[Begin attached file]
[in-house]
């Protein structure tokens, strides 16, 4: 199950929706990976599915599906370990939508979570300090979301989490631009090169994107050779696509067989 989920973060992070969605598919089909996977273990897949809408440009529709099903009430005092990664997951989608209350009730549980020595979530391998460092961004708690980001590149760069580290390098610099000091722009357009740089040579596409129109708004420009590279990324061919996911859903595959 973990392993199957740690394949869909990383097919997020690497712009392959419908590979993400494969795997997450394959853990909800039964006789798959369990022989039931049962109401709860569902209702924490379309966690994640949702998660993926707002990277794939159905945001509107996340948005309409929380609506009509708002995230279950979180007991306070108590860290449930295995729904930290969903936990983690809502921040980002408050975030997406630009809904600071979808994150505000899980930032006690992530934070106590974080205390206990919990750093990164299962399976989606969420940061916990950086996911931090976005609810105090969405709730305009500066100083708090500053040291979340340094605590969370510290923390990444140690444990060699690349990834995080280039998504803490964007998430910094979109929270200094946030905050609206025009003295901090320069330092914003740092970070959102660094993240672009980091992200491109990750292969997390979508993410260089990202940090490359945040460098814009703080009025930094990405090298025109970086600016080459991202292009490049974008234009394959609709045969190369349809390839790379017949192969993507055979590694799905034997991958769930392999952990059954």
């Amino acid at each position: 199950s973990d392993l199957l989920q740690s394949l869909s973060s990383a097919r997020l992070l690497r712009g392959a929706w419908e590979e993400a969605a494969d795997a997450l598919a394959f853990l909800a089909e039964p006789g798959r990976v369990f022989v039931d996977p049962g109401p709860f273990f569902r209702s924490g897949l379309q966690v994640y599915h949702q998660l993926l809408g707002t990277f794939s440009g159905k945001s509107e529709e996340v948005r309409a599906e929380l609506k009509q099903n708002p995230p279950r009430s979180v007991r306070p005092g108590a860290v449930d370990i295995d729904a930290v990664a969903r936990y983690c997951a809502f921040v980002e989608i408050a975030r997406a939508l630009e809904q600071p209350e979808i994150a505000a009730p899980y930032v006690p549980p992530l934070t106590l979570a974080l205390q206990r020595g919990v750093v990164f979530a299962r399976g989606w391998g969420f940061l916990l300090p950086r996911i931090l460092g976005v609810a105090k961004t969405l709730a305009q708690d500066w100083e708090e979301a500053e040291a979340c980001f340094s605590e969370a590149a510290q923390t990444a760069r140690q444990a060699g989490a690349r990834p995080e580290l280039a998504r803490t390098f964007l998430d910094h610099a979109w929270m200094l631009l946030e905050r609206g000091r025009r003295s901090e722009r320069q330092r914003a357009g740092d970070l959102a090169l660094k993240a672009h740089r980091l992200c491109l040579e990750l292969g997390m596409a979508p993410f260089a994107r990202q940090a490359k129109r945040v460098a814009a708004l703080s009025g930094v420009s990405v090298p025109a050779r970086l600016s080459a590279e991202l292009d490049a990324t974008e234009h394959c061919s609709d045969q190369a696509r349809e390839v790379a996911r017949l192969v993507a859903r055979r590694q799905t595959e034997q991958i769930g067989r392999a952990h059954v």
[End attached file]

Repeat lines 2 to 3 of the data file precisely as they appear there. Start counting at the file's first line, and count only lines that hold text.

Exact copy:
């Protein structure tokens, strides 16, 4: 199950929706990976599915599906370990939508979570300090979301989490631009090169994107050779696509067989 989920973060992070969605598919089909996977273990897949809408440009529709099903009430005092990664997951989608209350009730549980020595979530391998460092961004708690980001590149760069580290390098610099000091722009357009740089040579596409129109708004420009590279990324061919996911859903595959 973990392993199957740690394949869909990383097919997020690497712009392959419908590979993400494969795997997450394959853990909800039964006789798959369990022989039931049962109401709860569902209702924490379309966690994640949702998660993926707002990277794939159905945001509107996340948005309409929380609506009509708002995230279950979180007991306070108590860290449930295995729904930290969903936990983690809502921040980002408050975030997406630009809904600071979808994150505000899980930032006690992530934070106590974080205390206990919990750093990164299962399976989606969420940061916990950086996911931090976005609810105090969405709730305009500066100083708090500053040291979340340094605590969370510290923390990444140690444990060699690349990834995080280039998504803490964007998430910094979109929270200094946030905050609206025009003295901090320069330092914003740092970070959102660094993240672009980091992200491109990750292969997390979508993410260089990202940090490359945040460098814009703080009025930094990405090298025109970086600016080459991202292009490049974008234009394959609709045969190369349809390839790379017949192969993507055979590694799905034997991958769930392999952990059954």
């Amino acid at each position: 199950s973990d392993l199957l989920q740690s394949l869909s973060s990383a097919r997020l992070l690497r712009g392959a929706w419908e590979e993400a969605a494969d795997a997450l598919a394959f853990l909800a089909e039964p006789g798959r990976v369990f022989v039931d996977p049962g109401p709860f273990f569902r209702s924490g897949l379309q966690v994640y599915h949702q998660l993926l809408g707002t990277f794939s440009g159905k945001s509107e529709e996340v948005r309409a599906e929380l609506k009509q099903n708002p995230p279950r009430s979180v007991r306070p005092g108590a860290v449930d370990i295995d729904a930290v990664a969903r936990y983690c997951a809502f921040v980002e989608i408050a975030r997406a939508l630009e809904q600071p209350e979808i994150a505000a009730p899980y930032v006690p549980p992530l934070t106590l979570a974080l205390q206990r020595g919990v750093v990164f979530a299962r399976g989606w391998g969420f940061l916990l300090p950086r996911i931090l460092g976005v609810a105090k961004t969405l709730a305009q708690d500066w100083e708090e979301a500053e040291a979340c980001f340094s605590e969370a590149a510290q923390t990444a760069r140690q444990a060699g989490a690349r990834p995080e580290l280039a998504r803490t390098f964007l998430d910094h610099a979109w929270m200094l631009l946030e905050r609206g000091r025009r003295s901090e722009r320069q330092r914003a357009g740092d970070l959102a090169l660094k993240a672009h740089r980091l992200c491109l040579e990750l292969g997390m596409a979508p993410f260089a994107r990202q940090a490359k129109r945040v460098a814009a708004l703080s009025g930094v420009s990405v090298p025109a050779r970086l600016s080459a590279e991202l292009d490049a990324t974008e234009h394959c061919s609709d045969q190369a696509r349809e390839v790379a996911r017949l192969v993507a859903r055979r590694q799905t595959e034997q991958i769930g067989r392999a952990h059954v």